Know thy Opponent 2008: Penn State Nittany Lions

We are coming to you live from Wagener, South Carolina, the home of a mere 863 people including my grandparents. This recent foray in SEC/ACC country is not a fruitless search for the speed that every Big Ten team supposedly lacks, but a much needed visit to family. Due to the absolute wealth of opportunities for entertainment in a town like this, however, I simply cannot decide on what to do. Therefore, I can continue the Know thy Opponent series with our first conference game against Penn State.

Call me crazy, but I think making it to our conference season will actually make things easier for us. I think the Oregon-Central Michigan-Notre Dame stretch is a pretty brutal non-conference schedule, but at the same time it will toughen us to face a Big Ten that, in my opinion, is not that strong outside of Ohio State. I have long looked at the 2008 schedule thinking that only the Ohio State game would be an unwinnable game, but the Northern Colorado game is the only guaranteed win. When Penn State comes to town it could be the closest we come to a must-win game all season.

Last season for the Nittany Lions:

It wasn’t a championship year, but Penn State still had a pretty good season. They finished at .500 in the conference, but won all four non-conference games plus their bowl game for a 9-4 finish. Penn State played very well in Happy Valley, going 6-1 with a very good 38-7 win over Wisconsin, but the Lions struggled on the road. In five road games Penn State was just 2-3, losing to Michigan, Illinois, and Michigan State while struggling at Indiana. One could argue that all three games were ones that Penn State should have won. Each loss was by a touchdown or less. If one can look at a 9-4 finish with a bowl win and call it a frustrating season, the 2007 Penn State campaign would qualify.

Penn State struggled in big games last season, just not as much as Purdue. The one home loss was a 37-17 game against Ohio State that wasn’t really as close as the final score. Against Purdue, with a better bowl game on the line, the defense came through. They held the Boilers to four field goals instead of touchdowns, making the difference in a seven point win. Their best game was easily the Wisconsin game when P.J. Hill was held to 75 yards and a touchdown.

Though the Lions did go 5-0 outside the conference, only Texas A&M in the Alamo Bowl was an especially taxing opponent. This year’s non-conference schedule is tougher only because of the addition of a tricky Oregon State team. Syracuse is still awful, while Temple and Coastal Carolina shouldn’t pose any kind of a threat.

Penn State offense:

The Nittany Lions must find a new quarterback, but if you listen to the litany of Penn State bloggers in this network they were more than happy to let Anthony Morrelli go. Morrelli is just the latest example of a big name recruit not panning out. He had modestly good numbers of 2,651 yards to go with 19 touchdowns and 10 interceptions last year, but so much more was expected of him. In last week’s Q and A with Black Shoe Diaries Mike stated senior Daryll Clark and junior Pat Devlin were battling for the starting job. The two combined to complete 6 of 10 passes for 31 yards last season. Clark has been in the system a bit longer and is listed on the Penn State Rivals site as the starter, but both are expected to play. Clark is a bigger threat to run while Devlin is a better passer. Still, this will be the first Big Ten start for either. They must improve for the Nittany Lions to have a successful season.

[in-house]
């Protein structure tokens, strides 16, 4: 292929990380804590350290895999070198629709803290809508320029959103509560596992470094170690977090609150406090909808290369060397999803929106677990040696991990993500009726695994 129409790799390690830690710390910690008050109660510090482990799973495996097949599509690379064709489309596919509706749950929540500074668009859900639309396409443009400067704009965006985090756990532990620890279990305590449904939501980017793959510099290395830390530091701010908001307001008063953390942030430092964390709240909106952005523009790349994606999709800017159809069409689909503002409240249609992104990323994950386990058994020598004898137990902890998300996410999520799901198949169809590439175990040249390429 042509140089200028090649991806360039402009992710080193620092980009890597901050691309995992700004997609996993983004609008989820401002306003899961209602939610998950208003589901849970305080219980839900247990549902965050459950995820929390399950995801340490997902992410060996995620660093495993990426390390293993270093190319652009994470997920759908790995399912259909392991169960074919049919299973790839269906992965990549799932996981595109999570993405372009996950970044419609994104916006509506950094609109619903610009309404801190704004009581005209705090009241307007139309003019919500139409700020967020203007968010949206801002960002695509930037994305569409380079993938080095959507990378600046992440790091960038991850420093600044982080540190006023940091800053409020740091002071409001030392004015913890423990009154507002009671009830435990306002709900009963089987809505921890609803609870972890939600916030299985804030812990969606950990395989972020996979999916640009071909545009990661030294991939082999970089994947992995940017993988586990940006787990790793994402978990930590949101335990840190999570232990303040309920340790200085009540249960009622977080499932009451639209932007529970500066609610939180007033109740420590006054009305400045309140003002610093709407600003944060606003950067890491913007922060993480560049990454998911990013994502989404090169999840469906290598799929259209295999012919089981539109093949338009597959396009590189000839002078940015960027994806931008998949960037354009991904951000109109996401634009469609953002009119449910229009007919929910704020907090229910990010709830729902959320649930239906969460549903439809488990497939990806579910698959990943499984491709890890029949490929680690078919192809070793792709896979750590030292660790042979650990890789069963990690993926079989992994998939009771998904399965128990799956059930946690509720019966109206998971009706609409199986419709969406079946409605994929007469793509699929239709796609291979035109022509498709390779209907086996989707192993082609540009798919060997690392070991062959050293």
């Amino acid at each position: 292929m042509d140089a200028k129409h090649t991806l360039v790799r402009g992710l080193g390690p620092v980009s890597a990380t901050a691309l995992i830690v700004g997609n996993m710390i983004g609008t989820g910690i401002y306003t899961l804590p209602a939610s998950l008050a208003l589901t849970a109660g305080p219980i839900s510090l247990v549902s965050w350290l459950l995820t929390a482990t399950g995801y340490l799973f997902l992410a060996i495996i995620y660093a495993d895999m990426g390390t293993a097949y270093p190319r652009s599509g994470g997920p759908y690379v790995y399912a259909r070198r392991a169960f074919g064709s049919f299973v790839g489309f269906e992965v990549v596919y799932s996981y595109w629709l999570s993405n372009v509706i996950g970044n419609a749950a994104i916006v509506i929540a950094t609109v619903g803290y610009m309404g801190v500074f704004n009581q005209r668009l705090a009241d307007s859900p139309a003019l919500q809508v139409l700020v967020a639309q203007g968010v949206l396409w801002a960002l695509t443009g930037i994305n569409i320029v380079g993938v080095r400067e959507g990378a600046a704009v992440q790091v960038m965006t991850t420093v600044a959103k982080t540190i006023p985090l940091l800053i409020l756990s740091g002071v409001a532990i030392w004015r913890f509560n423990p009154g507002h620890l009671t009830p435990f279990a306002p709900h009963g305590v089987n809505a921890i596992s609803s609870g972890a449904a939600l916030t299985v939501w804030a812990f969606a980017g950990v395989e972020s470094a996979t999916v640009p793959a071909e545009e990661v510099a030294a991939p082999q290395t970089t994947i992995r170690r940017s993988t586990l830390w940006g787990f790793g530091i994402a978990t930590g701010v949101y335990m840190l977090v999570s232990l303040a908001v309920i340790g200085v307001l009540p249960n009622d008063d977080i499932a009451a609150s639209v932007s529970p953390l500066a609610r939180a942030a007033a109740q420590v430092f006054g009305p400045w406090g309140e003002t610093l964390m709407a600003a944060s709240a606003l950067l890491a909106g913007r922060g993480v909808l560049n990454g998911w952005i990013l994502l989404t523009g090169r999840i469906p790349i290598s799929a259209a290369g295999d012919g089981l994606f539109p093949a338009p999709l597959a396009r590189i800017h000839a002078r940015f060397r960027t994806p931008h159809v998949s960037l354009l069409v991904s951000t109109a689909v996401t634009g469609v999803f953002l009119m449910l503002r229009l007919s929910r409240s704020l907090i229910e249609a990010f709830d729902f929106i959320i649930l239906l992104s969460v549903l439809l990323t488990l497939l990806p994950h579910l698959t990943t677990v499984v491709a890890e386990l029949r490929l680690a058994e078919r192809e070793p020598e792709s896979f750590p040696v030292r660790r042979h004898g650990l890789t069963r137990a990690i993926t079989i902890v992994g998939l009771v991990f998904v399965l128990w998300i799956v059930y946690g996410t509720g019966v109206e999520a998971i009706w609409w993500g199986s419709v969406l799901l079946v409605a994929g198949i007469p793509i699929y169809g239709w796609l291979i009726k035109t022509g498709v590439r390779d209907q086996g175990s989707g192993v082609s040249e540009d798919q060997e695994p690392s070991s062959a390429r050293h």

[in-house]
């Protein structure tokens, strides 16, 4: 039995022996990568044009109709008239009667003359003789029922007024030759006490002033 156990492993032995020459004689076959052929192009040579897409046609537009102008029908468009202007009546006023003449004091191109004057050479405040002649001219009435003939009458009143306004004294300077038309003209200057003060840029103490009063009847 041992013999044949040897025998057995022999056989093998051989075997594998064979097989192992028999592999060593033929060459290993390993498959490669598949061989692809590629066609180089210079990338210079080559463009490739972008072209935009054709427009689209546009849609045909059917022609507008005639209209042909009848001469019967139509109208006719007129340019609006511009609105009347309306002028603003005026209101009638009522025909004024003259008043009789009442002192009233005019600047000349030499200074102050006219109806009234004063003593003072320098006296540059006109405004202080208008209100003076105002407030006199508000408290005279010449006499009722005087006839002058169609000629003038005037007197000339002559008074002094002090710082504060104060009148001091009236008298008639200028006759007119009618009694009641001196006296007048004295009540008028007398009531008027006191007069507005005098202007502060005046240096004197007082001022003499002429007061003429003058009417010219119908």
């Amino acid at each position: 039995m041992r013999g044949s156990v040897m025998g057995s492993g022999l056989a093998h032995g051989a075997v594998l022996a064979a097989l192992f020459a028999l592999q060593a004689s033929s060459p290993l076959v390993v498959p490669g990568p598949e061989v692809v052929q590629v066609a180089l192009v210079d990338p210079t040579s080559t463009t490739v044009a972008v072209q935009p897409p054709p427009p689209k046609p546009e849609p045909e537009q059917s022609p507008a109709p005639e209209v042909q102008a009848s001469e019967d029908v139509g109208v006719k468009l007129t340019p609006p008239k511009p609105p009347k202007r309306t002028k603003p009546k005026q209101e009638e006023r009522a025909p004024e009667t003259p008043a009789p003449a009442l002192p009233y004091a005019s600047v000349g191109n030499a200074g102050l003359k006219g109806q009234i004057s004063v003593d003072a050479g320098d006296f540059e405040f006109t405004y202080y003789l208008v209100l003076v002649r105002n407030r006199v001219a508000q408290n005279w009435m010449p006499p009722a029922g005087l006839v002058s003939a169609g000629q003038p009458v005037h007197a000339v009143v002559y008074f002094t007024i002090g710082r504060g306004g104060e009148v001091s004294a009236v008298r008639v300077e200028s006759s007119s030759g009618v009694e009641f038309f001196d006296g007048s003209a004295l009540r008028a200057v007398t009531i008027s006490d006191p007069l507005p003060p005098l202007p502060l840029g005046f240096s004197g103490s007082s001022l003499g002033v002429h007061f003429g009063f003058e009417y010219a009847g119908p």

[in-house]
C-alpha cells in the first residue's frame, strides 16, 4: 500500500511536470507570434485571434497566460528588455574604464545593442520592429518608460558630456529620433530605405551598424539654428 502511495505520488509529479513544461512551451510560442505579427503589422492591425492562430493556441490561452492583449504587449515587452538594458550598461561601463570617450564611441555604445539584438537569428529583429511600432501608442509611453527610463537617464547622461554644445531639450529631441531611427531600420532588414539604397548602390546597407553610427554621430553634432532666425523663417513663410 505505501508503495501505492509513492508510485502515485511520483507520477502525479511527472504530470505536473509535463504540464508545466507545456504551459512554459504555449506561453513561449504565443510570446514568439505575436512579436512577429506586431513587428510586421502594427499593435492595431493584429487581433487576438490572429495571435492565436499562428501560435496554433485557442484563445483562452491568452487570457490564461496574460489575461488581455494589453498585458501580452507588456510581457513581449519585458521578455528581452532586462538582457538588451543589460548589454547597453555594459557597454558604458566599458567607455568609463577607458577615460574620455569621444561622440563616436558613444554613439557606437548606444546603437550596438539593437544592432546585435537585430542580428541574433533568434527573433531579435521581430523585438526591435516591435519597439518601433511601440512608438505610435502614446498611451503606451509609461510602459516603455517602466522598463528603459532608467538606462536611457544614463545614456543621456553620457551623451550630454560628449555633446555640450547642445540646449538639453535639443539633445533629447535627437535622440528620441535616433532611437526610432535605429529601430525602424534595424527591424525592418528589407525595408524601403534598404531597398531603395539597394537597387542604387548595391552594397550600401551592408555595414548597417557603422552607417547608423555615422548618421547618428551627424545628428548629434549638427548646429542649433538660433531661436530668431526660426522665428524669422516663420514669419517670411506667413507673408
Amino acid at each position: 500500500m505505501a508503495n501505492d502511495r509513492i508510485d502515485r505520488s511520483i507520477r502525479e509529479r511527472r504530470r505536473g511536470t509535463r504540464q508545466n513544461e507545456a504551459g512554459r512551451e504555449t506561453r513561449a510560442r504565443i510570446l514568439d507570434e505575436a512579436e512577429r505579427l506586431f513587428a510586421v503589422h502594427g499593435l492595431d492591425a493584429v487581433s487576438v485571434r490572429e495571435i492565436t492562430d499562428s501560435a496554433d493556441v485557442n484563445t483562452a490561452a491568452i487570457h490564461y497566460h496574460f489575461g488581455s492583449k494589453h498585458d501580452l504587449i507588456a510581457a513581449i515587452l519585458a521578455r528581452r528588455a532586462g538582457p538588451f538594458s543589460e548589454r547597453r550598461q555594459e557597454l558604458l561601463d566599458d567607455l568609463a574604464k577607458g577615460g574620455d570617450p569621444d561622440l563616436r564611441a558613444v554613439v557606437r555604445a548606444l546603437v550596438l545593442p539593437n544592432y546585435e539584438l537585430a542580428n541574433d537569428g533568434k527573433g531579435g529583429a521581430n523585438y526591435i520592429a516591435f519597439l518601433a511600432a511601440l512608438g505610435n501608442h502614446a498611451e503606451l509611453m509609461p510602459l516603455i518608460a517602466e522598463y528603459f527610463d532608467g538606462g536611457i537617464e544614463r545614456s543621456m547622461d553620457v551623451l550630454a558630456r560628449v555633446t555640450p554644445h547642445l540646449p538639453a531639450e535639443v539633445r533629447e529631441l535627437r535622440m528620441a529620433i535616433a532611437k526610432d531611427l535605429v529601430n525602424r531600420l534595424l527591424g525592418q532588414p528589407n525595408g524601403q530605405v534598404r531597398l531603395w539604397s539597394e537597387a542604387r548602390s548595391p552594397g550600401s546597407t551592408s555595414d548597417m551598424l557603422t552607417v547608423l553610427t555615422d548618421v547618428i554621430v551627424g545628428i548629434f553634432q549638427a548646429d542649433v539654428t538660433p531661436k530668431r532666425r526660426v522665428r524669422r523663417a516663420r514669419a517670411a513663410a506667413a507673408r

Fortunately, there are plenty of returning players to help either Clark or Devlin develop. One of those key pieces is Evan Royster, who will be the key running back in more of a spread option offense that will harken back to the Michael Robinson days. Royster rushed for 513 yards last season with an impressive 6.3 yards per carry. Royster found the end zone five times as a redshirt freshman, with his best day coming against Purdue. In that game Royster had 126 yards and a touchdown for the only time he cracked the century mark all season. Mike also expects freshman Stephfon Green to play quite a bit. Green has speed to burn as a home run threat, but if Purdue’s run defense can come to play the Boilers might have a chance against an inexperienced quarterback.

The passing game will still be a threat because of a trio of senior receivers. Jordan Norwood, Derrick Williams, and Deon Butler all return as the top three receivers from last year. They combined for more than 1,500 yards, 150 catches, and 12 scores. This is what I wrote about the trio last season:

Last season Morelli threw for 2,424 yards and just 11 touchdowns. He struggled in big games, but had a pretty good bowl game against Tennessee. This year he is expected to have a much better year thanks to three fantastic receivers in Derrick Williams, Deon Butler, and Jordan Norwood. All three are juniors with speed to be deep threats, and the hands to be possession receivers as well. Oh yeah, they all have a ton of experience as juniors as well. This may be the sternest test our secondary will face all year, and the only reason I see for diminished production from all three of them is if Morelli has a bad year.

These three receivers have the ability to be great, but they will only be as good as the quarterback throwing them the ball. That quarterback should be very well protected behind an offensive line that has four seniors on it. Center A.Q. Shipley leads the group, but fellow upperclassmen Dennis Landolt, Gerald Cadogan, and Rich Ohrnberger all return. Cadogan and Landolt were the starting tackles last season on a pretty good unit. In reality, you couldn’t ask for a better situation in which to break in a new quarterback.